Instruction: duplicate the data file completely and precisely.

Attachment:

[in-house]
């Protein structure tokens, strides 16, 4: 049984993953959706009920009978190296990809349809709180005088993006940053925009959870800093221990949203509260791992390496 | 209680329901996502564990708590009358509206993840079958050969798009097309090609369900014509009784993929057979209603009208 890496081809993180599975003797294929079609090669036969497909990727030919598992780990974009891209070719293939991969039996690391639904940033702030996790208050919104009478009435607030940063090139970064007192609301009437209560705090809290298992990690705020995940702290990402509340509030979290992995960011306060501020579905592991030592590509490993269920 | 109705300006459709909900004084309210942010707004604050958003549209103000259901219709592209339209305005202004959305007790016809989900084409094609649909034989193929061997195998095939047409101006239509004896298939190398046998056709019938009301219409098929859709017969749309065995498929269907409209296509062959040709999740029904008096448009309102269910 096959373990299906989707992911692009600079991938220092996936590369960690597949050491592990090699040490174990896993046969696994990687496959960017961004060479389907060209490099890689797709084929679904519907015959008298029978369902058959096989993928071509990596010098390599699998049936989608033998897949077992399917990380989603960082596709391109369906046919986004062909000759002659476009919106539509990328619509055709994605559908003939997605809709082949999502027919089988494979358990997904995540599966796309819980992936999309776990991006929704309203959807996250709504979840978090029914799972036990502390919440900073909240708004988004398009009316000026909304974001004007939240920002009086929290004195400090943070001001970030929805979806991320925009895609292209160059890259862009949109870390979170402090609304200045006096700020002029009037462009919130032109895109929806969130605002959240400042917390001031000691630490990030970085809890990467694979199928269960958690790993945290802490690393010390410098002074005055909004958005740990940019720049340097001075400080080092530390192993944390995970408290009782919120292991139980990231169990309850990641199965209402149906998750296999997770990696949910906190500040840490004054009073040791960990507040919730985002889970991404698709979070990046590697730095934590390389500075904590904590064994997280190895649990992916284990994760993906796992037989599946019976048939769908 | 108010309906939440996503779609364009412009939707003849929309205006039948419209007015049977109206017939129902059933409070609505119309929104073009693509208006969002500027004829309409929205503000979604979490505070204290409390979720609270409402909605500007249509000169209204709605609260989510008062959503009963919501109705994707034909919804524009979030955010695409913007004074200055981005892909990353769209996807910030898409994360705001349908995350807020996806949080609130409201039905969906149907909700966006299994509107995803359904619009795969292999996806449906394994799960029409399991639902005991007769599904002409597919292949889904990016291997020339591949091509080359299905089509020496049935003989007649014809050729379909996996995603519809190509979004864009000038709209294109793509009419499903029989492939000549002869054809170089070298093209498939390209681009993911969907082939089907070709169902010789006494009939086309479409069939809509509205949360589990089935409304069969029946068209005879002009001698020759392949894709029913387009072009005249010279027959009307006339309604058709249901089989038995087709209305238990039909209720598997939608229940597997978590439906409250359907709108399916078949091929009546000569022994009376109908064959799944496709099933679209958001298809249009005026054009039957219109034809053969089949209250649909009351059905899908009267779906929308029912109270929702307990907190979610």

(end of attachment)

[in-house]
């Protein structure tokens, strides 16, 4: 049984993953959706009920009978190296990809349809709180005088993006940053925009959870800093221990949203509260791992390496 | 209680329901996502564990708590009358509206993840079958050969798009097309090609369900014509009784993929057979209603009208 890496081809993180599975003797294929079609090669036969497909990727030919598992780990974009891209070719293939991969039996690391639904940033702030996790208050919104009478009435607030940063090139970064007192609301009437209560705090809290298992990690705020995940702290990402509340509030979290992995960011306060501020579905592991030592590509490993269920 | 109705300006459709909900004084309210942010707004604050958003549209103000259901219709592209339209305005202004959305007790016809989900084409094609649909034989193929061997195998095939047409101006239509004896298939190398046998056709019938009301219409098929859709017969749309065995498929269907409209296509062959040709999740029904008096448009309102269910 096959373990299906989707992911692009600079991938220092996936590369960690597949050491592990090699040490174990896993046969696994990687496959960017961004060479389907060209490099890689797709084929679904519907015959008298029978369902058959096989993928071509990596010098390599699998049936989608033998897949077992399917990380989603960082596709391109369906046919986004062909000759002659476009919106539509990328619509055709994605559908003939997605809709082949999502027919089988494979358990997904995540599966796309819980992936999309776990991006929704309203959807996250709504979840978090029914799972036990502390919440900073909240708004988004398009009316000026909304974001004007939240920002009086929290004195400090943070001001970030929805979806991320925009895609292209160059890259862009949109870390979170402090609304200045006096700020002029009037462009919130032109895109929806969130605002959240400042917390001031000691630490990030970085809890990467694979199928269960958690790993945290802490690393010390410098002074005055909004958005740990940019720049340097001075400080080092530390192993944390995970408290009782919120292991139980990231169990309850990641199965209402149906998750296999997770990696949910906190500040840490004054009073040791960990507040919730985002889970991404698709979070990046590697730095934590390389500075904590904590064994997280190895649990992916284990994760993906796992037989599946019976048939769908 | 108010309906939440996503779609364009412009939707003849929309205006039948419209007015049977109206017939129902059933409070609505119309929104073009693509208006969002500027004829309409929205503000979604979490505070204290409390979720609270409402909605500007249509000169209204709605609260989510008062959503009963919501109705994707034909919804524009979030955010695409913007004074200055981005892909990353769209996807910030898409994360705001349908995350807020996806949080609130409201039905969906149907909700966006299994509107995803359904619009795969292999996806449906394994799960029409399991639902005991007769599904002409597919292949889904990016291997020339591949091509080359299905089509020496049935003989007649014809050729379909996996995603519809190509979004864009000038709209294109793509009419499903029989492939000549002869054809170089070298093209498939390209681009993911969907082939089907070709169902010789006494009939086309479409069939809509509205949360589990089935409304069969029946068209005879002009001698020759392949894709029913387009072009005249010279027959009307006339309604058709249901089989038995087709209305238990039909209720598997939608229940597997978590439906409250359907709108399916078949091929009546000569022994009376109908064959799944496709099933679209958001298809249009005026054009039957219109034809053969089949209250649909009351059905899908009267779906929308029912109270929702307990907190979610």